In the “Male Patients younger than 60 years with 30 ≤ eGFR < 60 mL min−1 (1.73 m2)−1” group, there were 76 patients. AMI was the adjudicated final diagnosis in 73.7% of them. The optimal cutoff-value for diagnosis of AMI was 0.72 ng mL−1 with 81.4% sensitivity and 100.0% specificity. AUC was 0.869 [95% CI (0.772, 0.936)] (Fig. 4e).
In the “Male Patients aged 60 or above with 30 ≤ eGFR < 60 mL min−1 (1.73 m2)−1” group, there were 330 patients. AMI was the adjudicated final diagnosis in 80.9% of them. The optimal cutoff-value for diagnosis of AMI was 0.50 ng mL−1 with 89.5% sensitivity and 100.0% specificity. AUC was 0.959 [95% CI (0.932, 0.978)] (Fig. 4f).
In the “Female Patients aged 60 or above with 30 ≤ eGFR < 60 mL min−1 (1.73 m2)−1” group, there were 178 patients. AMI was the adjudicated final diagnosis in 71.9% of them. The optimal cutoff-value for diagnosis of AMI was 0.59 ng mL−1 with 91.4% sensitivity and 100.0% specificity. AUC was 0.952 [95% CI (0.910, 0.979)] (Fig. 4g).
In the “Male Patients aged 60 or above with 15 ≤ eGFR < 30 mL min−1 (1.73 m2)−1” group, there were 89 patients. AMI was the adjudicated final diagnosis in 57.3% of them. The optimal cutoff-value for diagnosis of AMI was 2.61 ng mL−1 with 80.4% sensitivity and 92.1% specificity. AUC was 0.907 [95% CI (0.827, 0.958)] (Fig. 4h).
In the “Female Patients aged 60 or above with 15 ≤ eGFR < 30 mL min−1 (1.73 m2)−1” group, there were 56 patients. AMI was the adjudicated final diagnosis in 50.0% of them. The optimal cutoff-value for diagnosis of AMI was 1.90 ng mL−1 with 89.3% sensitivity and 100.0% specificity. AUC was 0.943 [95% CI (0.846, 0.987)] (Fig. 4i).
However, in the “Female Patients younger than 60 years with 30 ≤ eGFR < 60 mL min−1 (1.73 m2)−1” group, there were only 18 patients and 4 patients were diagnosed as AMI, hs-cTnI data of which was 10.04 (0.28, 11.36) ng mL−1. In the “Male Patients younger than 60 years with 15 ≤ eGFR < 30 mL min−1 (1.73 m2)−1” group, there were only 9 patients and 5 patients were diagnosed as AMI, hs-cTnI data of which was 8.88 (0.90, 2.60) ng mL−1. In the “Female Patients younger than 60 years with 15 ≤ eGFR < 30 mL min−1 (1.73 m2)−1” group, there were only 5 patients and 1 patients were diagnosed as AMI, hs-cTnI data of which was 0.49 (0.46, 0.51) ng mL−1. Considering these groups with small sample sizes, we did not perform ROC curve with them.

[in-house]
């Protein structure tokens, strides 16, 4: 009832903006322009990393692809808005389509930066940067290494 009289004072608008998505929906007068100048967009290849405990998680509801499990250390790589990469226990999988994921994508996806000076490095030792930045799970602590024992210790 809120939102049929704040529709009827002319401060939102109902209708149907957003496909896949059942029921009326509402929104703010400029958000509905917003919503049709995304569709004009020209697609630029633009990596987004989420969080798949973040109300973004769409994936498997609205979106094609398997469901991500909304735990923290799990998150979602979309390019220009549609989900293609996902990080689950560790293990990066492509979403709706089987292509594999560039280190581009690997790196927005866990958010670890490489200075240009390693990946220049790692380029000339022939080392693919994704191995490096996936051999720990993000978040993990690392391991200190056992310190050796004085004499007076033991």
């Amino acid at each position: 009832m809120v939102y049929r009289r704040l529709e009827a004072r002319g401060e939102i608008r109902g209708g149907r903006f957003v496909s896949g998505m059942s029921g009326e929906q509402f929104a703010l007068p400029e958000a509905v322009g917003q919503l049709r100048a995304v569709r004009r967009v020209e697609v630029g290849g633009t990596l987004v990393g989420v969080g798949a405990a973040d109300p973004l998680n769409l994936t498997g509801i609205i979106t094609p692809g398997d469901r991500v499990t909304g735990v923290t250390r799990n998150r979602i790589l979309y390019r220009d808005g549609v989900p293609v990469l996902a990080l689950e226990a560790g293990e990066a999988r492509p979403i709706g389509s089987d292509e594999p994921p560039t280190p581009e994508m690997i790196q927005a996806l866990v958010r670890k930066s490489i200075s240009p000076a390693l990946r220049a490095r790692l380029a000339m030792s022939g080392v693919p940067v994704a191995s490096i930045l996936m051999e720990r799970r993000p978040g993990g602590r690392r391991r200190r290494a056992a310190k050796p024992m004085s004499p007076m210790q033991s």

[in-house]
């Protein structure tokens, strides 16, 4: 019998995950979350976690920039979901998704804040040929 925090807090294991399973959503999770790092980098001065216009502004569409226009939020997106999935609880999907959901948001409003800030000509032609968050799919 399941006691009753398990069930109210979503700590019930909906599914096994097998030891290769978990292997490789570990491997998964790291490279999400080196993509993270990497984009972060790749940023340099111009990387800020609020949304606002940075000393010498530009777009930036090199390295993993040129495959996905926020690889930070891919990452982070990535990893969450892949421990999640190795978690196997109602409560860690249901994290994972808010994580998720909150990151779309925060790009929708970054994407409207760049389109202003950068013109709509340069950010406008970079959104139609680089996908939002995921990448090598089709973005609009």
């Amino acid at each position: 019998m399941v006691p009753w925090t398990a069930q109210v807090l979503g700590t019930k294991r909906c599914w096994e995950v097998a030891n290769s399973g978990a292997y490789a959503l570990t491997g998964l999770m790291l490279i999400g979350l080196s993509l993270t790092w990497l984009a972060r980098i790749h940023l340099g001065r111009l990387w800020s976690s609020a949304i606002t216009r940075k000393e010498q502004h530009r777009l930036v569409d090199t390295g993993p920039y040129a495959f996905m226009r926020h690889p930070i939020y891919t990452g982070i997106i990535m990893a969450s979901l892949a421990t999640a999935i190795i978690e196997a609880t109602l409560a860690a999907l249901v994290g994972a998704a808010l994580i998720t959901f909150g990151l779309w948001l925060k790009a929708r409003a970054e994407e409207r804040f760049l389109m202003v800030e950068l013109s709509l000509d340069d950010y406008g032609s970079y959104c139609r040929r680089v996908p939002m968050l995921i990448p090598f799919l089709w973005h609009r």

Patients with CKD are often associated with CVD, especially, AMI with atypical symptoms , who often do not receive the best possible treatment for AMI, including antithrombotic drugs and coronary angiography. It was hard for clinicians to make the correct diagnosis of AMI because patients with CKD were more insensitive to chest pain and hs-cTnI levels often rise chronically even in the absence of AMI [16, 17]. And the latest universal definition of AMI also referred that many patients with chronic kidney disease (CKD) have elevation of hs-cTnI values , but which did not provide for optimal cutoffs of it. Therefore, to improve the diagnostic accuracy of AMI in patients with CKD, it is necessary to calculate cutoffs of hs-cTnI levels.
Some studies had tested this cutoff value in patients with different renal functions [10, 18]. A prospective multicenter diagnostic study enrolling individuals with suspected non-ST-segment elevation myocardial infarction, might better help diagnose atypical symptoms of AMI by computing different cut-off values of hs-cTnI and raising the 0/1-h algorithm, but which with high sensitivity and lower specificity easily leading to misdiagnosis, and which was unrealistic to observe troponin changes dynamically by repeated blood, because once the suspected patient went to the hospital, the coronary angiography should be performed immediately to assist the diagnosis, so that the troponin cannot be taken again and patients with renal insufficiency were more likely to be complicated with anemia so that repeated blood collection might aggravate the anemia . In addition, another similar study also showed the above shortcomings by calculating different cut-off values of hs-cTnI and raising the 0/3-h algorithm . Furthermore, two retrospective studies computed different cut-off values of hs-cTn levels according to eGFR category, which also presenting with high sensitivity and lower specificity [4, 19], but there were other factors influencing hs-cTnI concentrations as well as the triage of patients with suspected AMI. Some studies indicated that age was the most important non-cardiac determinant of hs-cTnI levels [20, 21], and patients aged over 60 years had higher hs-cTnI levels . Gender was also an important factor and the median hs-cTnI concentration was significantly lower in women. It has been suggested that the under-diagnosis of AMI in women was due to the inappropriate diagnostic thresholds and gender-specific thresholds were recommended for hs-cTnI assays to improve the diagnostic accuracy .